Art of Photography

Rob Townsend


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Exercise – Multiple points

Brief:

Compose a still life photo by arranging six to ten similar objects against a background. Take a photo as you add each item. Build up an arrangement that is attractive without being too obvious or static. Note on the final arrangement the lines and shapes formed, and indicate how the eye might move around the resultant image.

Equipment:

Canon EOS 650D with EF 18-200mm f/3.5 lens.

Results:

I arranged eight plain grey pebbles on a simple backdrop of dark leather, so as to concentrate on the placement rather than have the subject overwhelm the images. I actually tried the exercise a couple of times beforehand, with different objects and different backdrops, before I settled on this simpler setup.

Possibly because I’d had a couple of dry runs, I actually felt that for most of the exercise the placement of each item was reasonably good from a composition point of view – right up until placing the final pebble. At this point I actually found it surprisingly difficult to place the final one in an aesthetically pleasing way, and tried multiple options before settling on the final image.

1

I placed the first pebble off centre. I figured that this would be better than starting central, as this would have had an impact on the rest of the image, as it would be tempting to base everything around the central point.

2

Pebble number two was placed lower and to the right; I didn’t want to fall into regimented horizontals or verticals so early on.

3

With the third pebble I resisted the urge to make a neat triangle, instead continuing a curved line across from left to right. This is the smallest pebble so is already providing a contrast to the first two.

4

Pebble number four I placed lower down. A ‘Y’ shape is forming here.

5

The fifth pebble went higher than the others and towards the right of the frame. At this point I’m happy with the spacing and the overall layout – not so regimented that it looks contrived, but with some visual connections between the parts.

6

The sixth pebble I put lower in the frame, pretty much central from side to side (I didn’t actually spot that until reviewing the images afterwards). The overall impression is becoming one of an upper ‘body’ and a lower ‘tail’ shape.

7

The penultimate pebble went off to the right, almost central from top to bottom (again this wasn’t a conscious choice, just something I noticed after the event; maybe my mind craves order even when doing an abstract still life?). At this point I’m still happy that the arrangement is aesthetically pleasing.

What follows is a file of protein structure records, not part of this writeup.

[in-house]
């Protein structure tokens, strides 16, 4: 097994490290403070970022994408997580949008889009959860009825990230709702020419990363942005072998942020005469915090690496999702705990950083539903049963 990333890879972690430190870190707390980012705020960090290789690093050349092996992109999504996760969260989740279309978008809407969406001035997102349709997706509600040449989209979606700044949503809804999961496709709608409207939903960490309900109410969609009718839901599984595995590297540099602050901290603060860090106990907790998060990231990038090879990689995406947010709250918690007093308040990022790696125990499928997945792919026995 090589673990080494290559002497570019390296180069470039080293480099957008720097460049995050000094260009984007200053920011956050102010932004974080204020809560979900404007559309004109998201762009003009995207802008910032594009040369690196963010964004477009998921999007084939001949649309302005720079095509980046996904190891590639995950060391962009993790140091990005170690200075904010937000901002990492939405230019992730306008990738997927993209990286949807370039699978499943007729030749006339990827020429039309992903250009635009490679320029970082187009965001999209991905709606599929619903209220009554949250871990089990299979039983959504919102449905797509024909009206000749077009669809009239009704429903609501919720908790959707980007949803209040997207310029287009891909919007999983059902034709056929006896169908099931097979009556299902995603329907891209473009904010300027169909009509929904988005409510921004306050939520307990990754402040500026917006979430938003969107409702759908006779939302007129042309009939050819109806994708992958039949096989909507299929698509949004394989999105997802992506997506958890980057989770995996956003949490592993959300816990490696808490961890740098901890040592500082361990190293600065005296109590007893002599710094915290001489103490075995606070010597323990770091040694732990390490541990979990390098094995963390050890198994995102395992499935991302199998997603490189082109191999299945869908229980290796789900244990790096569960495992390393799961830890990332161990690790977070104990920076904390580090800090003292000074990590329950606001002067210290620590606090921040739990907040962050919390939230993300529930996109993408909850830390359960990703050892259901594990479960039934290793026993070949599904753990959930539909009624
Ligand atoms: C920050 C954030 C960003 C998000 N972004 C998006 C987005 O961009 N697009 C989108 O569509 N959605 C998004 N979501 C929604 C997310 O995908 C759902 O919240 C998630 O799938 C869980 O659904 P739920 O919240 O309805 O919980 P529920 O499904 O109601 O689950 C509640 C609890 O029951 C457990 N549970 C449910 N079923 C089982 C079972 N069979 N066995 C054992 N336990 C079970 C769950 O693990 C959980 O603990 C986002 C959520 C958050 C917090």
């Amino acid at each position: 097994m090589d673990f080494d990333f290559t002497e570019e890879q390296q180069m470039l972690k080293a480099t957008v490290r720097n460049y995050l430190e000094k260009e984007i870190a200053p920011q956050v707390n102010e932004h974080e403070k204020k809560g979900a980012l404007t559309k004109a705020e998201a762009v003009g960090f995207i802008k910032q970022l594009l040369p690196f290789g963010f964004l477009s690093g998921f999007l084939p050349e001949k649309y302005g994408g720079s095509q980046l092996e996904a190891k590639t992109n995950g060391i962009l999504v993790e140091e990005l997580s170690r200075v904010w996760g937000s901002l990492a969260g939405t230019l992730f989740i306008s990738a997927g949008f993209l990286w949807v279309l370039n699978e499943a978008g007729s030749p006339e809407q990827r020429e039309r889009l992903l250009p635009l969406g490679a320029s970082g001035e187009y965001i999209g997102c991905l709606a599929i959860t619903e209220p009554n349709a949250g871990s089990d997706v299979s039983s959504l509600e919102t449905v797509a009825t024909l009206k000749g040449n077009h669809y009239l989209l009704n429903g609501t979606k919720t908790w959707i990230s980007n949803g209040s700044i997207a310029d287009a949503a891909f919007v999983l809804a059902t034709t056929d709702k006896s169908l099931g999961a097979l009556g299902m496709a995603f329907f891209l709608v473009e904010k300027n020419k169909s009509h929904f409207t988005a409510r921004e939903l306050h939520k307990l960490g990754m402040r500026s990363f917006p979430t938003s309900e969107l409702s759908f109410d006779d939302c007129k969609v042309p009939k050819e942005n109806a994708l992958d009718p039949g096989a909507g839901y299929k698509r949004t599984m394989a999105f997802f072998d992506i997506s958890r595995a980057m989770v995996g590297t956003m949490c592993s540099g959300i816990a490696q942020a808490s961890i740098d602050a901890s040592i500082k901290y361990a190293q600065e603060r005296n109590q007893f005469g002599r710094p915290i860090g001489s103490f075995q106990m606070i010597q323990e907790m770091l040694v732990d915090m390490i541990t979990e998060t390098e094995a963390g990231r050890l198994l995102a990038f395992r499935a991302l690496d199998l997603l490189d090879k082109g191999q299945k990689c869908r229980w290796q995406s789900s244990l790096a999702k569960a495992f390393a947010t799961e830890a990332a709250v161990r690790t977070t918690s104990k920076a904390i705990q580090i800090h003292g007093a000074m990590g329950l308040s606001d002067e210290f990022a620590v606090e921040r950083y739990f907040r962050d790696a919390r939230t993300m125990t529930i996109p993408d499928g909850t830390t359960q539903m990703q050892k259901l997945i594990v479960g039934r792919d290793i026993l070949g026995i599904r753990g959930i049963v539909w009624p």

What happens next is what I found most interesting; having been pretty happy with the developing arrangement with each additional pebble, as mentioned above I found it quite hard to place the final pebble in a way that I felt completed the picture. I know that at this stage I could have simply left the arrangement of the seven existing pebbles, but I found it to be something of a puzzle that I was determined to ‘solve’. So I tried various positions for the final pebble, photographing each, and reviewed the selection afterwards to decide which flowed best.

The final positioning that I settled on is the one below:

8-Final

This to me is the arrangement where it all ‘hangs together’ the best. It is loose enough to not look overly staged, but contains some lines and shapes that guide the eye. There are three identifiable triangles (more if you analyse it really closely) and a loosely formed oval. In my analysis at least, the flow of the image starts with the pebble closest to the top and works in a roughly clockwise direction until it kinks out to the left to the lighter-coloured pointed pebble.

Pebbles

What I’ve learned:

I have to say that still life is not something that I have a lot of experience with, or am attracted to; I prefer to capture what’s already there rather than stage images. So this was outside my comfort zone (good, as that was one of my stated aims of taking the course).

I found the last part of this exercise genuinely fascinating. I was amazed at how different I could make the image look and feel simply by moving one of eight objects in the frame. The fact that I came up with ten ‘not quite right’ variants and one that looked ‘right’ to me is testament to the importance of the relative positioning of the points.